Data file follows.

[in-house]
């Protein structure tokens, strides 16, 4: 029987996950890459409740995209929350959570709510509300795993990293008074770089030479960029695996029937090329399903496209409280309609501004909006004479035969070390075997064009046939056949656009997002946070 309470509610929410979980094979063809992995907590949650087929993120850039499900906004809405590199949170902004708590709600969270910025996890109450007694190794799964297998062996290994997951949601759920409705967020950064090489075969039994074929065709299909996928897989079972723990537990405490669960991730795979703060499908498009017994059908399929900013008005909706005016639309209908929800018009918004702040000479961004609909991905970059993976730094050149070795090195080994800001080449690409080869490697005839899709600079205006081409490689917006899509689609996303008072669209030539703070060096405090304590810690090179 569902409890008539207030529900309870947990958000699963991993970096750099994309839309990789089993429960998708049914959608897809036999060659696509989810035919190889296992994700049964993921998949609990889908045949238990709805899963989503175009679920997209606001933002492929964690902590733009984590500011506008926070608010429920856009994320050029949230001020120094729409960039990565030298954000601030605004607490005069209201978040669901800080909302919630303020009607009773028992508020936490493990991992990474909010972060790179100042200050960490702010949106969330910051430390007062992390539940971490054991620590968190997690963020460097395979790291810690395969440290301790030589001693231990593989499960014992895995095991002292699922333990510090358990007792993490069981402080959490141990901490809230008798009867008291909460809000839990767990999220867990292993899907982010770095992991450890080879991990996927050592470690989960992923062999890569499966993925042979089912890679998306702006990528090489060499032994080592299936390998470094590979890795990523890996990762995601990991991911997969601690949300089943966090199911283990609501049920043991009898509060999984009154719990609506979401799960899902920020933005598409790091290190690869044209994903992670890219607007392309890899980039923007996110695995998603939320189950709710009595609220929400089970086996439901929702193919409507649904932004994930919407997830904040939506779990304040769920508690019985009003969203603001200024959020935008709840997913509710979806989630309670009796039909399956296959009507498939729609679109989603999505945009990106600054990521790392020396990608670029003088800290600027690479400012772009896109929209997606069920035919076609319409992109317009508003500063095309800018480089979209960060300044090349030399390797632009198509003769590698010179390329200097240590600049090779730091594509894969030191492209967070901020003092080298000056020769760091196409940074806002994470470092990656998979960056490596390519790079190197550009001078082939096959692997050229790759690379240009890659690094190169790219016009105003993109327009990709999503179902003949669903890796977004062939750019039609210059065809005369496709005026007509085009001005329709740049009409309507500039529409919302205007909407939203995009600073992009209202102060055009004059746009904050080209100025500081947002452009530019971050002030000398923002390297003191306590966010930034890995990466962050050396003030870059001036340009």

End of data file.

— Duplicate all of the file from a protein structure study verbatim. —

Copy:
[in-house]
């Protein structure tokens, strides 16, 4: 029987996950890459409740995209929350959570709510509300795993990293008074770089030479960029695996029937090329399903496209409280309609501004909006004479035969070390075997064009046939056949656009997002946070 309470509610929410979980094979063809992995907590949650087929993120850039499900906004809405590199949170902004708590709600969270910025996890109450007694190794799964297998062996290994997951949601759920409705967020950064090489075969039994074929065709299909996928897989079972723990537990405490669960991730795979703060499908498009017994059908399929900013008005909706005016639309209908929800018009918004702040000479961004609909991905970059993976730094050149070795090195080994800001080449690409080869490697005839899709600079205006081409490689917006899509689609996303008072669209030539703070060096405090304590810690090179 569902409890008539207030529900309870947990958000699963991993970096750099994309839309990789089993429960998708049914959608897809036999060659696509989810035919190889296992994700049964993921998949609990889908045949238990709805899963989503175009679920997209606001933002492929964690902590733009984590500011506008926070608010429920856009994320050029949230001020120094729409960039990565030298954000601030605004607490005069209201978040669901800080909302919630303020009607009773028992508020936490493990991992990474909010972060790179100042200050960490702010949106969330910051430390007062992390539940971490054991620590968190997690963020460097395979790291810690395969440290301790030589001693231990593989499960014992895995095991002292699922333990510090358990007792993490069981402080959490141990901490809230008798009867008291909460809000839990767990999220867990292993899907982010770095992991450890080879991990996927050592470690989960992923062999890569499966993925042979089912890679998306702006990528090489060499032994080592299936390998470094590979890795990523890996990762995601990991991911997969601690949300089943966090199911283990609501049920043991009898509060999984009154719990609506979401799960899902920020933005598409790091290190690869044209994903992670890219607007392309890899980039923007996110695995998603939320189950709710009595609220929400089970086996439901929702193919409507649904932004994930919407997830904040939506779990304040769920508690019985009003969203603001200024959020935008709840997913509710979806989630309670009796039909399956296959009507498939729609679109989603999505945009990106600054990521790392020396990608670029003088800290600027690479400012772009896109929209997606069920035919076609319409992109317009508003500063095309800018480089979209960060300044090349030399390797632009198509003769590698010179390329200097240590600049090779730091594509894969030191492209967070901020003092080298000056020769760091196409940074806002994470470092990656998979960056490596390519790079190197550009001078082939096959692997050229790759690379240009890659690094190169790219016009105003993109327009990709999503179902003949669903890796977004062939750019039609210059065809005369496709005026007509085009001005329709740049009409309507500039529409919302205007909407939203995009600073992009209202102060055009004059746009904050080209100025500081947002452009530019971050002030000398923002390297003191306590966010930034890995990466962050050396003030870059001036340009």